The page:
Re: STL objects and binary compatibility

James Kanze <>
Fri, 9 May 2008 05:20:59 -0700 (PDT)
On May 8, 11:08 pm, Paavo Helde <> wrote:

James Kanze <> wrote in news:acd6384e-e719-4324-

On May 6, 9:10 pm, Gianni Mariani <> wrote: wrote:


Sorry my question was not very clear. In other words, can
STL Objects cross DLL boundaries. For example. Can we pass
STL objects between different binaries by reference safely?

Only if you're using the same STL library (or binary
compatible library). This usually means you're stuck with
making sure that the DLL versions are using the same compiler
major revision.

And the same compiler options. At least some of them can also
affect the binary compatibility. Using g++, try linking code
compiled with -D_GLIBCXX_DEBUG, and code compiled without it.
(Actually, it links just fine---it just crashes at runtime.)
And while I've not actually tried it, I would expect similar
problems with VC++ using mixtures of /Gd, /Gr and /Gz or
different values of /vm<x> or /Zc:wchar_t. (In practice,
without /vmg, you'll get binary incompatibility anyway.)

The current annoyance in VC++ is the _SECURE_SCL thing; it is
on by default in both Debug and Release builds.

I don't think so. You define whether it is on or off when you
invoke the compiler; you can turn it off in debug builds, and
leave it on in release builds, if that's what you want.
Typically, of course, you'll want it on in both. Typically, of
course, you'll want exactly the same compiler options in your
debug builds as in your release builds, so that your unit tests
test the code that is actually delivered.

IMHO it should be switched off in optimized builds (what
would be the point of optimization otherwise?).

Well, obviously, if the profiler shows you have performance
problems due to the extra checks, then you'll have to turn it
off. I'm not familiar enough with VC++ to be sure, but I rather
suspect that you have to compile everything with the same value
for it; in other words, that it affects binary compatibility.

There was a recent thread in this NG about C++ and Java speed
wars where C++ honour could only be saved by turning
_SECURE_SCL off...

There are a couple of recent threads in this NG that are full of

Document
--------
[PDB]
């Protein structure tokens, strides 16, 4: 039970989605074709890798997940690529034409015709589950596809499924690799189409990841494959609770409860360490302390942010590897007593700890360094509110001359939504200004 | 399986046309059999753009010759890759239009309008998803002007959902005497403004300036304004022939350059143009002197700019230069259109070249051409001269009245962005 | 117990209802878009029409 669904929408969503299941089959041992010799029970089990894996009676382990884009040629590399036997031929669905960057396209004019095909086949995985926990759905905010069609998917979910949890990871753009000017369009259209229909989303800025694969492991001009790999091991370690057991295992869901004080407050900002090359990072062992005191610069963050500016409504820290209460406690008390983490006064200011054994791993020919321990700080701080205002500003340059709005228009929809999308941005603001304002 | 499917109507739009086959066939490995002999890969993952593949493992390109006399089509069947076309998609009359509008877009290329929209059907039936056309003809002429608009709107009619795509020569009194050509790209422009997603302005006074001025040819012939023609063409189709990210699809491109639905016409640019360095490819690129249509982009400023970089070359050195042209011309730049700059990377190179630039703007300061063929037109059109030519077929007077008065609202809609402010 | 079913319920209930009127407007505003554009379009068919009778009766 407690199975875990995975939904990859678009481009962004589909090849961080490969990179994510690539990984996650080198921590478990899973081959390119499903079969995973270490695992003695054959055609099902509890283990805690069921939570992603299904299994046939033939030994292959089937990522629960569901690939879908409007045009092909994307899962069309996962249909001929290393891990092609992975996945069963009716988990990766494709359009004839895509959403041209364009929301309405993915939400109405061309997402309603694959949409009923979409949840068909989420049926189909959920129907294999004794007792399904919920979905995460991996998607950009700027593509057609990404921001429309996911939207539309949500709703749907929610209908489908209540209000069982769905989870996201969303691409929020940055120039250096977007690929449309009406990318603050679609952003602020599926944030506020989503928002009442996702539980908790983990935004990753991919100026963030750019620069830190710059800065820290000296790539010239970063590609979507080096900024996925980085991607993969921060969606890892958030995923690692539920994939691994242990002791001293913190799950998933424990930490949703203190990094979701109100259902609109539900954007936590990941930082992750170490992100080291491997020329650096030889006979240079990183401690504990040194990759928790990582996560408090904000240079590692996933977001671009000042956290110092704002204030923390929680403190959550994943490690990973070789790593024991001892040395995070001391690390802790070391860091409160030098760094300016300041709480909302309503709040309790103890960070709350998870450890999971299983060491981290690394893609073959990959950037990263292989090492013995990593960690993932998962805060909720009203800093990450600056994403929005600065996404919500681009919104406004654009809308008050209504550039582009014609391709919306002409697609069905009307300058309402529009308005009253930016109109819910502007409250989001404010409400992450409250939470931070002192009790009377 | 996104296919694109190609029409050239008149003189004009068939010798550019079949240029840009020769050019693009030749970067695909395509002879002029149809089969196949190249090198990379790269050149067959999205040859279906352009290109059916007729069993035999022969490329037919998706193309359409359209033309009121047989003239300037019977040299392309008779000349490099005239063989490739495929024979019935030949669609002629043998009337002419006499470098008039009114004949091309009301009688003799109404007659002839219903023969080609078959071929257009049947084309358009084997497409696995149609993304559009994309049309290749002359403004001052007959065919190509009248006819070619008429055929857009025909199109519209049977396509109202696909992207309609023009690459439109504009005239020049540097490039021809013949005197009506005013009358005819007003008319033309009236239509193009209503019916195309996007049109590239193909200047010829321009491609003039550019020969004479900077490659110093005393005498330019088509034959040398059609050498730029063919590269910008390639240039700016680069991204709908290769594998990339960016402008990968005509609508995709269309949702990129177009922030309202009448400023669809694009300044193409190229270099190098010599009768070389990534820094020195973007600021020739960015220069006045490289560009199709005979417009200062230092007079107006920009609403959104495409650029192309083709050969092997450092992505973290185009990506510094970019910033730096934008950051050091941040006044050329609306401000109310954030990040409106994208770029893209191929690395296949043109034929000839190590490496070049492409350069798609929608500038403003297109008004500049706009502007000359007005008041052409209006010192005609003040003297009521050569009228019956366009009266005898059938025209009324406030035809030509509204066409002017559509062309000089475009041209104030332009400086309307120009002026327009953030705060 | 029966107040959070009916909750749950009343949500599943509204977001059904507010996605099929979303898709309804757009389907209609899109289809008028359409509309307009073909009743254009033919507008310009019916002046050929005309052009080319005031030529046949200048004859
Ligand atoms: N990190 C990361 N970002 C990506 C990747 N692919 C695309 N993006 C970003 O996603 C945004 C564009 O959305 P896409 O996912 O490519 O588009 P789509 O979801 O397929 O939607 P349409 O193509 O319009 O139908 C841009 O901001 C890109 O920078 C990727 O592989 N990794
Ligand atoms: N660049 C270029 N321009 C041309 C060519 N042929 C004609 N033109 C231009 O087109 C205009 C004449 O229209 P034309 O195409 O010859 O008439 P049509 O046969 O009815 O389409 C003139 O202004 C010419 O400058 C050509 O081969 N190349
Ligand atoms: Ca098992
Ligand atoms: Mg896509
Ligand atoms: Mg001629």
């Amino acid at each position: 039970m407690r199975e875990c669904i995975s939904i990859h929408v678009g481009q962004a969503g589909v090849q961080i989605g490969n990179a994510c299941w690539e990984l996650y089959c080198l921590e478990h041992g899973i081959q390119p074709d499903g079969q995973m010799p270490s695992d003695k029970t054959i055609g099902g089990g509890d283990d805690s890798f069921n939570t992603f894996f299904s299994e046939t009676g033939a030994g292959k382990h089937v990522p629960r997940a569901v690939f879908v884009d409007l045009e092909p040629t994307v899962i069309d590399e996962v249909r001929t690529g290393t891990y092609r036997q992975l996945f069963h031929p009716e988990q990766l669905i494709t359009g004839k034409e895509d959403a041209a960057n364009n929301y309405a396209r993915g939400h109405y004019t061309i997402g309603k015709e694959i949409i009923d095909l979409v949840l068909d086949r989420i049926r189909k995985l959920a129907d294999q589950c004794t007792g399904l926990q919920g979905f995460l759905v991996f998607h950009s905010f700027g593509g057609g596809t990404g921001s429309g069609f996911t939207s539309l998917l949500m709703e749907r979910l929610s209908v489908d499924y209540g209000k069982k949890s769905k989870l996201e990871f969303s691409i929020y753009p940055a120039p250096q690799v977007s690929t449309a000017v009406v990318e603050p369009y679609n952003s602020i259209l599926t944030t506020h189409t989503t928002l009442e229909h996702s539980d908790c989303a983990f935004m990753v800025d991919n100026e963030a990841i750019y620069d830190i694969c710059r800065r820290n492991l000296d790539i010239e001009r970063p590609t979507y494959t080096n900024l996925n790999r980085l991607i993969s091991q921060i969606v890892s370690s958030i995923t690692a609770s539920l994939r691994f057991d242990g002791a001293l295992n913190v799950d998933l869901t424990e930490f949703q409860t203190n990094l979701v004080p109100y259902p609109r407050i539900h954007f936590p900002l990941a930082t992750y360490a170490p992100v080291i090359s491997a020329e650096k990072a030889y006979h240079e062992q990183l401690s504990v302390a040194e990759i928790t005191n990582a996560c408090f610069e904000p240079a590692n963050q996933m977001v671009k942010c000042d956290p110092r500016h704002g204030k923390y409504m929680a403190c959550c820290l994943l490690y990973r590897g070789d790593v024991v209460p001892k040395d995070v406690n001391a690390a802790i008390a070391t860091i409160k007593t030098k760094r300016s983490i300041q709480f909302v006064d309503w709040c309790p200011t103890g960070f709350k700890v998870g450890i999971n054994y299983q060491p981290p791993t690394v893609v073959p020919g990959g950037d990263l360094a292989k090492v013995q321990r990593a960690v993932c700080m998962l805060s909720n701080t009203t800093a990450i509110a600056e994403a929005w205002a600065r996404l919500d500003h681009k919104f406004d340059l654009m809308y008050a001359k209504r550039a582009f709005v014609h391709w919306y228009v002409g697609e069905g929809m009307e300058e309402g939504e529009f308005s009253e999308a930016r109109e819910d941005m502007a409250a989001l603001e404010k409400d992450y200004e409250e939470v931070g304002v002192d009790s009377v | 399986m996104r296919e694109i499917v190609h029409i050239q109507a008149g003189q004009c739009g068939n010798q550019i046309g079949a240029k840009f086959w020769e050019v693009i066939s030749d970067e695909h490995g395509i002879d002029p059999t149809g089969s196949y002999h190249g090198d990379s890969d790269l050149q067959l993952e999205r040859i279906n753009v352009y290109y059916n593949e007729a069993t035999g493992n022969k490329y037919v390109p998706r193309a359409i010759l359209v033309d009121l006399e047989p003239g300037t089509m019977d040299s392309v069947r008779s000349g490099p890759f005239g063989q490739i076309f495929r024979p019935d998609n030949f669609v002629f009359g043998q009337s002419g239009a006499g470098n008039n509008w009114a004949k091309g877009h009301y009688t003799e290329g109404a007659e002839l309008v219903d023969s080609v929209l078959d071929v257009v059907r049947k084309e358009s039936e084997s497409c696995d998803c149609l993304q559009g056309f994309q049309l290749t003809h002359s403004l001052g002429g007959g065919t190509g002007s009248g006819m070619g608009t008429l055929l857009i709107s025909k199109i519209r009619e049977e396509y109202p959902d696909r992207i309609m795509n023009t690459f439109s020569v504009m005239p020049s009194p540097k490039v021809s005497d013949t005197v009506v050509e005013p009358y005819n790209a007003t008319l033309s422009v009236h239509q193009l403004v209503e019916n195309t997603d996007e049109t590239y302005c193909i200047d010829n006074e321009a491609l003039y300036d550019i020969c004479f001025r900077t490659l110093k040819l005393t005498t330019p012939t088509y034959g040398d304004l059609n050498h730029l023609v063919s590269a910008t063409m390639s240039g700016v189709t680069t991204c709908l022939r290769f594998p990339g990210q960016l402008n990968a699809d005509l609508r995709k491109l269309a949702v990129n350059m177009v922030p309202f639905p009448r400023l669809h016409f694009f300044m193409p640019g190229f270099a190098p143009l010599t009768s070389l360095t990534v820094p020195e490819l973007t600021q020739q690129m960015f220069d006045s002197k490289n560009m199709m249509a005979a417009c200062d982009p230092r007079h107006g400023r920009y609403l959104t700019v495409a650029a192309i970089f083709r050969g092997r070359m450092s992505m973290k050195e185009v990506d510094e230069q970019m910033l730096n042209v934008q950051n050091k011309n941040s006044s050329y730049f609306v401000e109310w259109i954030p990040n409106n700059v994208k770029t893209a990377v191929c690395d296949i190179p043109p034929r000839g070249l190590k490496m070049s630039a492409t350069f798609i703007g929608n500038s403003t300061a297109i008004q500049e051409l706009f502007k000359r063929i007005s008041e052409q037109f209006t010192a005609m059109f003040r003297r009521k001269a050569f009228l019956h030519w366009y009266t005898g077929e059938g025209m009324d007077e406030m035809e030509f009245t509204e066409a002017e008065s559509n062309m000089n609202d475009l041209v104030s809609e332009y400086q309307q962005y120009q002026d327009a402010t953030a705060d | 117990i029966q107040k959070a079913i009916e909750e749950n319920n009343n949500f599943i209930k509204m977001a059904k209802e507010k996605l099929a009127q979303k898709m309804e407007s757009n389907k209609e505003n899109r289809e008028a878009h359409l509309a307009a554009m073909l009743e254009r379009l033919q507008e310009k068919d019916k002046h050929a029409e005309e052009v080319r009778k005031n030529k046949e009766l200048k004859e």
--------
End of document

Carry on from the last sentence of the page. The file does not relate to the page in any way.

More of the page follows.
nonsense. Who cares?

However, if some DLL-s happen to be compiled with different
settings and are trying to expose or exchange STL containers
or iterators, the program will crash at run-time with
mysterious error messages.

In other words, it affects binary compatibility.

=46rom what I've been led to believe, if you use the default
settings for release and debug builds in Visual Studios, you
don't have binary compatibility between the two. I'll admit
that I only have hearsay for that, however, since I've yet to
find a compiler where the default settings were usable for
anything serious, VC++ included. I systematically set things as
I need them.

Note that this is a preprocessor definition which can reside
in an header file as well, so even ensuring the same compiler
options does not guarantee binary compatibility. In a quality
implementation binarily incompatible object files should not
link, but it seems this is not the case in practice.

Yes. This is exactly the problem I was talking about with g++.
And you've got a good point about something being defined (or
undef'ed) in a header: _GLIBCXX_DEBUG is also, formally, a

Of course, both _GLIBCXX_DEBUG and _SECURE_SCL are squarely in
the implementation namespace. Any code which does anything with
them is invoking undefined behavior. So the answer to that is:
don't do it (and don't use any third party code which is so
poorly written as to do it).

James Kanze (GABI Software)
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